Books and computers are also qualifying expenses for the AOC. So, extending the example, the student had another $1000 in expenses for those course materials, paid out of pocket, she would only need to report $5000 of taxable scholarship income, instead of $6000.


Room and board are eligible expenses for a 529 plan distribution, but not for the tuition credit or tax free scholarship.  


Qualified Tuition Plans  (QTP 529 Plans) Distributions

General Discussion

It’s complicated.

For 529 plans, there is an “owner” (usually the parent), and a “beneficiary” (usually the student dependent). The "recipient" of the distribution can be either the owner or the beneficiary depending on who the money was sent to. When the money goes directly from the Qualified Tuition Plan (QTP) to the school, the student is the "recipient". The distribution will be reported on IRS form 1099-Q. 
The 1099-Q gets reported on the recipient's return.** The recipient's name & SS# will be on the 1099-Q.
Even though the 1099-Q is going on the student's return, the 1098-T should go on the parent's return, so you can claim the education credit. You can do this because he is your dependent.

You can and should claim the tuition credit before claiming the 529 plan earnings exclusion. The educational expenses he claims for the 1099-Q should be reduced by the amount of educational expenses you claim for the credit.
But be aware, you can not double dip. You cannot count the same tuition money, for the tuition credit,  that gets him an exclusion from the taxability of the earnings (interest) on the 529 plan. Since the credit is more generous; use as much of the tuition as is needed for the credit and the rest for the interest exclusion. Another special rule allows you to claim the tuition credit even though it was "his" money that paid the tuition.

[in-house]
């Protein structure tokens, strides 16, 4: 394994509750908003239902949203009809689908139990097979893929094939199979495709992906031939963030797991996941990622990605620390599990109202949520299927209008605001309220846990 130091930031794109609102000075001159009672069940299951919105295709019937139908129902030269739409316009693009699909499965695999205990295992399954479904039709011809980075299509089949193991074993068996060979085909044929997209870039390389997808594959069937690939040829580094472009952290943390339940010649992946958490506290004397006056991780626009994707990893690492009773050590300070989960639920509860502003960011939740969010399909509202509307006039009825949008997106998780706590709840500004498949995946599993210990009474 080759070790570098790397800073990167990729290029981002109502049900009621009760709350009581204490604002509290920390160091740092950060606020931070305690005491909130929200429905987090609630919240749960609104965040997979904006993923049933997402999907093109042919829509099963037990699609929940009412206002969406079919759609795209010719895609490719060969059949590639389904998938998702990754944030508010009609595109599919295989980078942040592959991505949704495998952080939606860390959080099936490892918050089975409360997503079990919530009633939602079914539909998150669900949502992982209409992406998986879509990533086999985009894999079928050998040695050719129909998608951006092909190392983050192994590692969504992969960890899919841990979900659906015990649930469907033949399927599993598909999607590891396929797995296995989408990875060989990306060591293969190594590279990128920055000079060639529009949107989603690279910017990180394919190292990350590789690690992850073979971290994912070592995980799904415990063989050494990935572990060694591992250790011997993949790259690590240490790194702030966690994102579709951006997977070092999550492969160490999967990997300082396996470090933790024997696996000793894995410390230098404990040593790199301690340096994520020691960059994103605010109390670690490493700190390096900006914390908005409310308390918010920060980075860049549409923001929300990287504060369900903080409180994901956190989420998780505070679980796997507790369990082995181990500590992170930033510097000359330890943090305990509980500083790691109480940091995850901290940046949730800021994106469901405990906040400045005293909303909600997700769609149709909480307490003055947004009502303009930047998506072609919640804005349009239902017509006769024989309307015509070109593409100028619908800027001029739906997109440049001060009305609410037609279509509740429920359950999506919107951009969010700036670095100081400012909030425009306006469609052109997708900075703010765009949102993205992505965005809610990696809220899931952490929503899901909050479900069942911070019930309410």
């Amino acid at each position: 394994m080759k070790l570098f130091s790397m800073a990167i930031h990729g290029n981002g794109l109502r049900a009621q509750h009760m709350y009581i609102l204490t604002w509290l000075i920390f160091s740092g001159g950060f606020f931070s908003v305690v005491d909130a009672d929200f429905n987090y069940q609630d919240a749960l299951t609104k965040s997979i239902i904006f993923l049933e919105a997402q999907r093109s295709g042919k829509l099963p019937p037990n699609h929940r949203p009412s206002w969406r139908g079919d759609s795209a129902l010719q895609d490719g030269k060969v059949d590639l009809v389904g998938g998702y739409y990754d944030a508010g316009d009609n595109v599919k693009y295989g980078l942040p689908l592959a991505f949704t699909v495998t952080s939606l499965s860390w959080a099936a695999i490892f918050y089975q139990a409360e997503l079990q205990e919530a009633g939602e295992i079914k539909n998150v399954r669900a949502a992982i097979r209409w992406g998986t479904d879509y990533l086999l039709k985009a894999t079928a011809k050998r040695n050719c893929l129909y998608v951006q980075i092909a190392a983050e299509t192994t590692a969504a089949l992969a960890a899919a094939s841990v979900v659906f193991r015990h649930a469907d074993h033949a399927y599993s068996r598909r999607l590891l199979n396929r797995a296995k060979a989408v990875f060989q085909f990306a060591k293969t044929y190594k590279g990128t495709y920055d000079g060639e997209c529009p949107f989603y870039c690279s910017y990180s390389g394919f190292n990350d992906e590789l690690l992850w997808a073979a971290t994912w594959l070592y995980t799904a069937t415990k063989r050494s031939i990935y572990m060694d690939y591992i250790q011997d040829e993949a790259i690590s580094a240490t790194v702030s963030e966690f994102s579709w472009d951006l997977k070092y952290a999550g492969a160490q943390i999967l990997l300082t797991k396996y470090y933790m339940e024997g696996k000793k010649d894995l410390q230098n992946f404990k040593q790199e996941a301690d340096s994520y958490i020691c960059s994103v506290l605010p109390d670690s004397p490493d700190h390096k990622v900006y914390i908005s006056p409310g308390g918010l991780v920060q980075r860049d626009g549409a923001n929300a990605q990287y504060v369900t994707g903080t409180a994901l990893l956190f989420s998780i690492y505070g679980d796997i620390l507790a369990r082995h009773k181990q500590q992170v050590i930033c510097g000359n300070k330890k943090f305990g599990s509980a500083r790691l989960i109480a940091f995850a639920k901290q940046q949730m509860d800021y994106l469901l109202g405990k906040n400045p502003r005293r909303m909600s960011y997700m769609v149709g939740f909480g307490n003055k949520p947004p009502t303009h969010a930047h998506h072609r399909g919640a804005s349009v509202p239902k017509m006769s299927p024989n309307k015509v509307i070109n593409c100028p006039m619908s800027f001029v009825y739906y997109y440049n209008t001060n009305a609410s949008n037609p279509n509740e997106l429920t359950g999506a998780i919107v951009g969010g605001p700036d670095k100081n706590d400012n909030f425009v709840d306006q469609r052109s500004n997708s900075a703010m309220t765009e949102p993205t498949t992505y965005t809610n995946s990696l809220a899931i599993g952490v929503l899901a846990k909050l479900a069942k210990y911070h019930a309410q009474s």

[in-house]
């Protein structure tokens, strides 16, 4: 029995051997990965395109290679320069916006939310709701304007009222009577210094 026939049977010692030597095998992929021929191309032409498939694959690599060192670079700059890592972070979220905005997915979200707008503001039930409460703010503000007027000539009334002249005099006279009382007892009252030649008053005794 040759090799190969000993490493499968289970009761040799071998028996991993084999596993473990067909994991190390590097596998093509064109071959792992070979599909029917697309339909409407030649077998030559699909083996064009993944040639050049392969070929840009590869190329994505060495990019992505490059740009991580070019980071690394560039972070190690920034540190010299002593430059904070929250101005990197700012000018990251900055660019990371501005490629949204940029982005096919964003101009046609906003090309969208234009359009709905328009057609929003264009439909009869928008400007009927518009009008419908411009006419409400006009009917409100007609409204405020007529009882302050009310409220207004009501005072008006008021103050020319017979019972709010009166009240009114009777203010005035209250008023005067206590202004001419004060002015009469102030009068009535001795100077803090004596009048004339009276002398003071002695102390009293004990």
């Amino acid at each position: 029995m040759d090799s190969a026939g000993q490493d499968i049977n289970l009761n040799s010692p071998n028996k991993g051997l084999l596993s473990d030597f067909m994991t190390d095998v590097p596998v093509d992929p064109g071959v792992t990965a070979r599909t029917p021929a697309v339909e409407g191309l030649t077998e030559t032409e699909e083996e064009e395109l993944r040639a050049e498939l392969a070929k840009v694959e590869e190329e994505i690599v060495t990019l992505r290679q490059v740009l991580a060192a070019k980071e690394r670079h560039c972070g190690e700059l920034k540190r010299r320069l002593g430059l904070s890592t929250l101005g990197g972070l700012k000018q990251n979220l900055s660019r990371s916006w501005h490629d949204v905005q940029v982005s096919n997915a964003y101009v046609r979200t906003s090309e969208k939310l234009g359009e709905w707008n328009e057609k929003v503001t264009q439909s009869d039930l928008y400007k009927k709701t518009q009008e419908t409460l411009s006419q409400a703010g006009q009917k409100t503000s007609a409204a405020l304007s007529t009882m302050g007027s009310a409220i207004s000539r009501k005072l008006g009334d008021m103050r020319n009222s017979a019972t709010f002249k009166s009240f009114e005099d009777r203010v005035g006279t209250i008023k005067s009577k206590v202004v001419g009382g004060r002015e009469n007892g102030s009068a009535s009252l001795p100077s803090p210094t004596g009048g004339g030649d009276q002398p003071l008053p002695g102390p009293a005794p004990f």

In addition, there is another rule that says the 10% penalty is waived if he was unable to cover the 529 plan withdrawal with educational expenses either because he got scholarships or the expenses were used (by him or the parents) to claim the credits. He'll have to pay tax on the earnings, at his lower tax rate (subject to the “kiddie tax”), but not the penalty.


Total qualified expenses (including room & board) less amounts paid by scholarship less amounts used to claim the Tuition credit equals the amount you can use to claim the earnings exclusion on the 1099-Q. 
  $10,000 in educational expenses(including room & board)

   -$3000 paid by tax free scholarship***

   -$4000 used to claim the American Opportunity credit

 =$3000 Can be used against the 1099-Q (usually on the student’s return)


Box 1 of the 1099-Q is $5000

Box 2 is $2800

3000/5000=60% of the earnings are tax free; 40% are taxable

40% x 2800= $1120

You have $1120 of taxable income  


**Alternatively; you can just not report the 1099-Q, at all, if your student-beneficiary has sufficient educational expenses, including room & board (even if he lives at home) to cover the distribution. You would still have to do the math to see if there were enough expenses left over for you to claim the tuition credit. Again, you cannot double dip!  When the box 1 amount on form 1099-Q is fully covered by expenses, TurboTax will enter nothing about the 1099-Q on the actual tax forms. But, it will prepare a 1099-Q worksheet for your records, in case of an IRS inquiry.

On form 1099-Q, instructions to the recipient reads: "Nontaxable distributions from CESAs and QTPs are not required to be reported on your income tax return. You must determine the taxability of any distribution." 

***Another alternative is have the student report some of his scholarship as taxable income, to free up some expenses for the 1099-Q and/or tuition credit. Most people come out better having the scholarship taxable before the 529 earnings.